Category Archives: Social Media Registry

New book published: “Social Media in the Public Sector”

I am excited to announce the release of my first sole-authored book: “Social media in the public sector“. It will be officially introduced to the public at the annual NASPAA conference in Austin, TX, on October 18, 2012.

The book is based on my research that started about three years ago. My initial interest started with the success of  Obama’s Internet strategy to reach audiences via social media who are unlikely to interact with politicians or government in general. As the open government initiative developed in the U.S. federal government, I started to interview public managers to understand how they are (re)organizing their standard operating procedures to use social media for regular governing operations in support of the mission of their organizations. The book provides insights into the strategic, managerial, and administrative aspects of social media adoption in the public sector.

The publisher’s book page includes resources for professors who would like to use the book in their e-government classes, including week-by-week Powerpoint slides and an article published in the Journal of Public Affairs Education that outlines my teaching approach and learning experiences.

The book went through a thorough double-blind peer-review process and I would like to thank the three anonymous reviewers for their invaluable feedback.

Next month an accompanying field guide will be released.

Here is a link to the instructor resources on Jossey-Bass/Wiley’s website.

Blurb:

In today’s networked world, the public sector is tapping into new media applications to increase government organizations’ participation, transparency and collaboration. The book contains a review of the current state of the public administration literature and shows how Government 2.0 activities can potentially challenge or change the existing paradigms. It includes an overview of each of the tools used to increase participation, transparency and collaboration. The book also highlights case examples at the local, state, federal and international levels. The author offers recommendations for the implementation processes at the end of each chapter and includes suggested readings and references.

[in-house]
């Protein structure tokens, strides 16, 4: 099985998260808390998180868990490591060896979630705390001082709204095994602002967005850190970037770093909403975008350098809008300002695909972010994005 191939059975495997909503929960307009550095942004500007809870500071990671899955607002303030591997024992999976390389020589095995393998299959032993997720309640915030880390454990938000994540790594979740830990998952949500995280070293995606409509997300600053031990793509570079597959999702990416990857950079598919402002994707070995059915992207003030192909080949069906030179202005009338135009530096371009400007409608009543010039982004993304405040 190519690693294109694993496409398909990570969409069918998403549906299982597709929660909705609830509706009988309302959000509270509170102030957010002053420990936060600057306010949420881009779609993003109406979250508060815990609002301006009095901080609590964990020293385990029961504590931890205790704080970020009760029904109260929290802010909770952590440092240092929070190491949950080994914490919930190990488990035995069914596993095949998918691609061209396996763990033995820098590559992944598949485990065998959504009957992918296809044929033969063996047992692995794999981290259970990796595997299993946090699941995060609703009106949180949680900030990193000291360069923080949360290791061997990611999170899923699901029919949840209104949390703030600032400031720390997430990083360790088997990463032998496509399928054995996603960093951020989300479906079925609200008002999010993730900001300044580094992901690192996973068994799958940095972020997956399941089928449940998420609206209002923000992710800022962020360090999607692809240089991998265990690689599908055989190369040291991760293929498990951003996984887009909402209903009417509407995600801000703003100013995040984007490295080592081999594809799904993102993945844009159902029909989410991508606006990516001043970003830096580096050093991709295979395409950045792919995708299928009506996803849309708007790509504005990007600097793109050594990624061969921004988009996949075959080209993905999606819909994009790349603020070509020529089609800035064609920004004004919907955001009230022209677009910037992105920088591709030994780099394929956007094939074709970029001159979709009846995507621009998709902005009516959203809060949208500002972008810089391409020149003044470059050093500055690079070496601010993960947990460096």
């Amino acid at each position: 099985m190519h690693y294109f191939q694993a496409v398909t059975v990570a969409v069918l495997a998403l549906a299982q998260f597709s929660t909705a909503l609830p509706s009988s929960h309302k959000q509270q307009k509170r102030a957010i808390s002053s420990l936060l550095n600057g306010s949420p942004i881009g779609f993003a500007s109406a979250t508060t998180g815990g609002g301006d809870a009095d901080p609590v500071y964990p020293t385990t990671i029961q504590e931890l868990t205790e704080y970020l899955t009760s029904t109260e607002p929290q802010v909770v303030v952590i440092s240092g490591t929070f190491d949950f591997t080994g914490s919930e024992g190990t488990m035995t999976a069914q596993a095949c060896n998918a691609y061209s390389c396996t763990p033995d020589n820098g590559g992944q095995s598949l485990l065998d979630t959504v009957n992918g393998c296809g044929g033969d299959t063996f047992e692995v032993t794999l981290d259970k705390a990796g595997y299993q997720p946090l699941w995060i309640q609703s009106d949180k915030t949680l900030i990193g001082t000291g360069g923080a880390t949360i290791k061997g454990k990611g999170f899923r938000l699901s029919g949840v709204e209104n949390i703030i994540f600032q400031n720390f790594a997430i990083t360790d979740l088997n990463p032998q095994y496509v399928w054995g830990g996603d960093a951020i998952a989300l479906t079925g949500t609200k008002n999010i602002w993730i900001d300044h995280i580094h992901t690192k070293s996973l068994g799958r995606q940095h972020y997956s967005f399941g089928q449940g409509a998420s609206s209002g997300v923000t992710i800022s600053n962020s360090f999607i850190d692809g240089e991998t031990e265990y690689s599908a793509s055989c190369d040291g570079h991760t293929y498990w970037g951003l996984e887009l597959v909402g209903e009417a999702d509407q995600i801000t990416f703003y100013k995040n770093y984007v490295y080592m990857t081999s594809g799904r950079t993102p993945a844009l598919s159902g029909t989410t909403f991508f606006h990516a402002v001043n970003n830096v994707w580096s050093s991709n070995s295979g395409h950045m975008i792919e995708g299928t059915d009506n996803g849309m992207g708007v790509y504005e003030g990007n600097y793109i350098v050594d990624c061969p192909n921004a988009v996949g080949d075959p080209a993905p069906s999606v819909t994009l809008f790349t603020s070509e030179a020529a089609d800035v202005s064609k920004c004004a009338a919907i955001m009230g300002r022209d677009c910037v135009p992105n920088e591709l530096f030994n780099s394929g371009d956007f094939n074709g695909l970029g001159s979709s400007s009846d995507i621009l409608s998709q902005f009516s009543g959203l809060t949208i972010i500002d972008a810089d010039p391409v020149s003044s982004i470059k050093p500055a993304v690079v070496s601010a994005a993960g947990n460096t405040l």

Endorsements

Comprehensive and compelling, Social Media in the Public Sector makes the case that to achieve Government 2.0, agencies must first adopt Web 2.0 social technologies. Ines Mergel explains both how and why in this contemporary study of traditional institutions adopting and adapting to new technologies.
Beth Simone Noveck, United States Deputy Chief Technology Officer (2009-2011)

Ines Mergel moves beyond the hype with detailed, comprehensive research on social media technologies, use, management and policies in government. This book should be required reading for researchers and public managers alike.
Jane Fountain, Professor and Director, National Center for Digital Government, University of Massachusetts Amherst

Professor Mergel has produced a foundational work that combines the best kind of scholarship with shoe-leather reporting and anthropology that highlights the debates that government agencies are struggling to resolve and the fruits of their efforts as they embrace the social media revolution. Social Media in the Public Sector is a first and sets a high standard against which subsequent analysis will be measured.
Lee Rainie, Director, Pew Research Center’s Internet & American Life Project